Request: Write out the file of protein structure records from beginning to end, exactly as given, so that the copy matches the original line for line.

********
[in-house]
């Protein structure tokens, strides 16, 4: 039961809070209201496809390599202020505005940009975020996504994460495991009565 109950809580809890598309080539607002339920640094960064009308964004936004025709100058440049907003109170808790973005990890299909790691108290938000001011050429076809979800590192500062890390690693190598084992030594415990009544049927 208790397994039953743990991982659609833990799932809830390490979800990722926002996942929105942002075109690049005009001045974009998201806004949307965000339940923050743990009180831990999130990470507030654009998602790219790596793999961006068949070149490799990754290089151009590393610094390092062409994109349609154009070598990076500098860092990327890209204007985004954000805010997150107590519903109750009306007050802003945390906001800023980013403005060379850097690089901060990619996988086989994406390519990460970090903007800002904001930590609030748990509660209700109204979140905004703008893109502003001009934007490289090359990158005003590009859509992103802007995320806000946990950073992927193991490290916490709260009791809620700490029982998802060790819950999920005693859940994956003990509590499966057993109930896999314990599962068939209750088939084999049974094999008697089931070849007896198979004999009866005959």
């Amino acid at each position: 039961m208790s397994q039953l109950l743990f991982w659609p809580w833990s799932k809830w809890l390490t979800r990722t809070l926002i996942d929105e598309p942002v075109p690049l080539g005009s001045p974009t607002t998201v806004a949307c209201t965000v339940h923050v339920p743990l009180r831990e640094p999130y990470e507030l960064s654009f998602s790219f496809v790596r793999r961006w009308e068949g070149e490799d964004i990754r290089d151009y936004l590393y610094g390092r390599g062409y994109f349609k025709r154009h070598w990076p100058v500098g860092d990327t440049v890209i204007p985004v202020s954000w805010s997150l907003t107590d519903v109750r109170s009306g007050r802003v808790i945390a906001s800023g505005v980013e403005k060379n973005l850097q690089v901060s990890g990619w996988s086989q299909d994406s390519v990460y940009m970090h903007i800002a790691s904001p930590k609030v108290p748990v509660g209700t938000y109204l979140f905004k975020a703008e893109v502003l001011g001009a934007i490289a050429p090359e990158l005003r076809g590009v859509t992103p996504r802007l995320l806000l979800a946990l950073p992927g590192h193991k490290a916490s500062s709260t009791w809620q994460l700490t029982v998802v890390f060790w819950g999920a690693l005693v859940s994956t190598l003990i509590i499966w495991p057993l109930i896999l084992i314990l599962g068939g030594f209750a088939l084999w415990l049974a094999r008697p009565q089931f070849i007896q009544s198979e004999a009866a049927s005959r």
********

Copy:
[in-house]
């Protein structure tokens, strides 16, 4: 039961809070209201496809390599202020505005940009975020996504994460495991009565 109950809580809890598309080539607002339920640094960064009308964004936004025709100058440049907003109170808790973005990890299909790691108290938000001011050429076809979800590192500062890390690693190598084992030594415990009544049927 208790397994039953743990991982659609833990799932809830390490979800990722926002996942929105942002075109690049005009001045974009998201806004949307965000339940923050743990009180831990999130990470507030654009998602790219790596793999961006068949070149490799990754290089151009590393610094390092062409994109349609154009070598990076500098860092990327890209204007985004954000805010997150107590519903109750009306007050802003945390906001800023980013403005060379850097690089901060990619996988086989994406390519990460970090903007800002904001930590609030748990509660209700109204979140905004703008893109502003001009934007490289090359990158005003590009859509992103802007995320806000946990950073992927193991490290916490709260009791809620700490029982998802060790819950999920005693859940994956003990509590499966057993109930896999314990599962068939209750088939084999049974094999008697089931070849007896198979004999009866005959």
């Amino acid at each position: 039961m208790s397994q039953l109950l743990f991982w659609p809580w833990s799932k809830w809890l390490t979800r990722t809070l926002i996942d929105e598309p942002v075109p690049l080539g005009s001045p974009t607002t998201v806004a949307c209201t965000v339940h923050v339920p743990l009180r831990e640094p999130y990470e507030l960064s654009f998602s790219f496809v790596r793999r961006w009308e068949g070149e490799d964004i990754r290089d151009y936004l590393y610094g390092r390599g062409y994109f349609k025709r154009h070598w990076p100058v500098g860092d990327t440049v890209i204007p985004v202020s954000w805010s997150l907003t107590d519903v109750r109170s009306g007050r802003v808790i945390a906001s800023g505005v980013e403005k060379n973005l850097q690089v901060s990890g990619w996988s086989q299909d994406s390519v990460y940009m970090h903007i800002a790691s904001p930590k609030v108290p748990v509660g209700t938000y109204l979140f905004k975020a703008e893109v502003l001011g001009a934007i490289a050429p090359e990158l005003r076809g590009v859509t992103p996504r802007l995320l806000l979800a946990l950073p992927g590192h193991k490290a916490s500062s709260t009791w809620q994460l700490t029982v998802v890390f060790w819950g999920a690693l005693v859940s994956t190598l003990i509590i499966w495991p057993l109930i896999l084992i314990l599962g068939g030594f209750a088939l084999w415990l049974a094999r008697p009565q089931f070849i007896q009544s198979e004999a009866a049927s005959r």